An aircraft maintenance operation at Tucson International Airport will be able to expand with a new fabric-roofed hangar under a deal approved by the airport’s Board of Directors.

During a special meeting on Thursday, the Tucson Airport Authority board unanimously approved a partial waiver to tenant building standards that will allow Ascent Aviation Services Corp. to build the fabric-topped hangar as part of a long-term lease that will allow the commercial aircraft repair station to expand at TIA.

Ascent has said it plans to hire 130 or more workers as part of an expansion of its narrow-body-jet maintenance operations, which now employ about 150 people.

In August, the TAA board authorized its management staff to finalize a 12-year lease extension with three five-year options for Ascent’s site at 6901 S. Park Ave. Two weeks ago, the board approved a resolution proposing a waiver to the airport’s tenant-improvement standards to allow for construction of what would be the first fabric-topped hangar at TIA.

The partial waiver the board approved Thursday is contingent on Ascent paying into a special reserve fund to pay for future replacement of the fabric roof.

TAA board Chairman Lisa Israel said the authority wants to finalize the lease as soon as possible but needs to protect the airport from future costs.

The board authorized staff to negotiate the total amount and incremental funding of the replacement reserve fund, based on further data from the manufacturer and any possible warranty recoveries.

According to airport officials, replacement of the roof could cost upward of $300,000 to $400,000, based on initial estimates from the builder and inflation.

The company that would build the proposed $3 million, 45,000-square-foot hangar, Maine-based Rubb Inc., says it has installed similar part-fabric structures without durability issues at a number of airports. Those include Boston’s Logan International Airport; New York’s John F. Kennedy International Airport; and airports in Newark, N.J., Orlando, Fla., and Honolulu.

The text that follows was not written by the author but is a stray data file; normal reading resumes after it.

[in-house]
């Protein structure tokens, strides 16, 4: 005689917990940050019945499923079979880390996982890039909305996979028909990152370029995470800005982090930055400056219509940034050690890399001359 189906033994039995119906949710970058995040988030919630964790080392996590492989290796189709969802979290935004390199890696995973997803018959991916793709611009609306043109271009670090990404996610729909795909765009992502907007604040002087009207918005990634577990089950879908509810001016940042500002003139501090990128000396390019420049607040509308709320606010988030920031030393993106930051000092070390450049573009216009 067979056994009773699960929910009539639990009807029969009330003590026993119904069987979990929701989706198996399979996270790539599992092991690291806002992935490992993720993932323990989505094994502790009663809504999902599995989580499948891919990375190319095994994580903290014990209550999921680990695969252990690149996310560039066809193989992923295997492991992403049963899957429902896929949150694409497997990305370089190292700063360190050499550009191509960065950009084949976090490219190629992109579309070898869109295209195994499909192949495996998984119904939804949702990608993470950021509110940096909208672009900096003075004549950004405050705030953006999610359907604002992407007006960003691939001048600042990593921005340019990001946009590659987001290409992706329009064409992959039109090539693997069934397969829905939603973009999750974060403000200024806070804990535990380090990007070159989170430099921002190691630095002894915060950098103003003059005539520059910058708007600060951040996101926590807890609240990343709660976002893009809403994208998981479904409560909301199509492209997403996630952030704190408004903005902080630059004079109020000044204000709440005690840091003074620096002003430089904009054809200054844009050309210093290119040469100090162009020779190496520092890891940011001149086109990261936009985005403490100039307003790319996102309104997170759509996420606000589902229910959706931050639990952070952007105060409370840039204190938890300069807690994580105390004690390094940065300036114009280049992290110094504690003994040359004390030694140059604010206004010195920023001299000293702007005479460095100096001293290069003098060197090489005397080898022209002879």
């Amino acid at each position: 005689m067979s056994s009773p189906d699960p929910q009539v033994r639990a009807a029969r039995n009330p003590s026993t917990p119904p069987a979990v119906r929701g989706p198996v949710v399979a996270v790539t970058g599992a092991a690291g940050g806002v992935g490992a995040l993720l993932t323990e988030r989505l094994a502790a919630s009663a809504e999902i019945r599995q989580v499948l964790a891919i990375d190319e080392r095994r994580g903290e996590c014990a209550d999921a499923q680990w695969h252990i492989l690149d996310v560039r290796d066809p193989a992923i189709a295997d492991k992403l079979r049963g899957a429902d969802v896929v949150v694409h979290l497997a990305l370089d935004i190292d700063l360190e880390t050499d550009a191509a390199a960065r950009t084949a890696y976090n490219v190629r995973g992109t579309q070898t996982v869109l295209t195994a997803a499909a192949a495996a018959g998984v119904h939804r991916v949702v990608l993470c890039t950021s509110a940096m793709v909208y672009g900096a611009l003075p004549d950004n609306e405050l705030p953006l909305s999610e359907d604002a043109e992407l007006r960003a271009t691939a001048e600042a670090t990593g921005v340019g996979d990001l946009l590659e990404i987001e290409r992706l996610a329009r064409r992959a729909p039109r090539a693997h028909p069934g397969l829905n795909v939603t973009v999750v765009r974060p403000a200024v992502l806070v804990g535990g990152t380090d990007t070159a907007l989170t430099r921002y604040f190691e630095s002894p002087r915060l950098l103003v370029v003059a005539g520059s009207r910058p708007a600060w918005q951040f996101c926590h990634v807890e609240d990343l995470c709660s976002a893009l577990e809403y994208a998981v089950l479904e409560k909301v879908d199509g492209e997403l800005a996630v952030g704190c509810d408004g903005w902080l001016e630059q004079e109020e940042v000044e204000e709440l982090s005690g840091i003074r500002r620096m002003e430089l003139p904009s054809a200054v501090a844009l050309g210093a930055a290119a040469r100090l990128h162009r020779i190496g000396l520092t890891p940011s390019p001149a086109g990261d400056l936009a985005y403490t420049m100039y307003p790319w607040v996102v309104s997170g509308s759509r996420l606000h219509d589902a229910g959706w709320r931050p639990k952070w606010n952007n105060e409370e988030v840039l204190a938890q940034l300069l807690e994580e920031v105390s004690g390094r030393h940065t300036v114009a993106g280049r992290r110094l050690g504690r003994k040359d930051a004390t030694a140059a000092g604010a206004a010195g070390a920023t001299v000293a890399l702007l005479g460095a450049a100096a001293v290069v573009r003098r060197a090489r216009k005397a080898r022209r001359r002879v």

The architectural membrane, made of polyester fabric clad in PVC plastic, is sunlight-stable, fire-retardant and expected to last at least 25 years, according to Rubb.

In a memorandum to the board, the airport staff noted that input from airports with fabric-membrane hangar installations has been “generally positive.” But none is in a climate similar to Tucson’s, and the effects of desert sun exposure and heat on such membranes are uncertain, the memo said.

The board also approved future assignment of the lease to a prospective new owner of Ascent, which is now owned by Victory Park Capital of Chicago. According to the board memo, Ascent’s stockholders are considering a sale of all equity interests in the company to LVC Ascent Investments LLC, which would remain a tenant and continue operations at TIA.

Michael Melvin, Ascent’s president and chief financial officer, said the company was pleased with the board’s action to finalize the lease but he could not comment on any proposed sale of the company.

Contact Assistant Business Editor David Wichner at or 573-4181.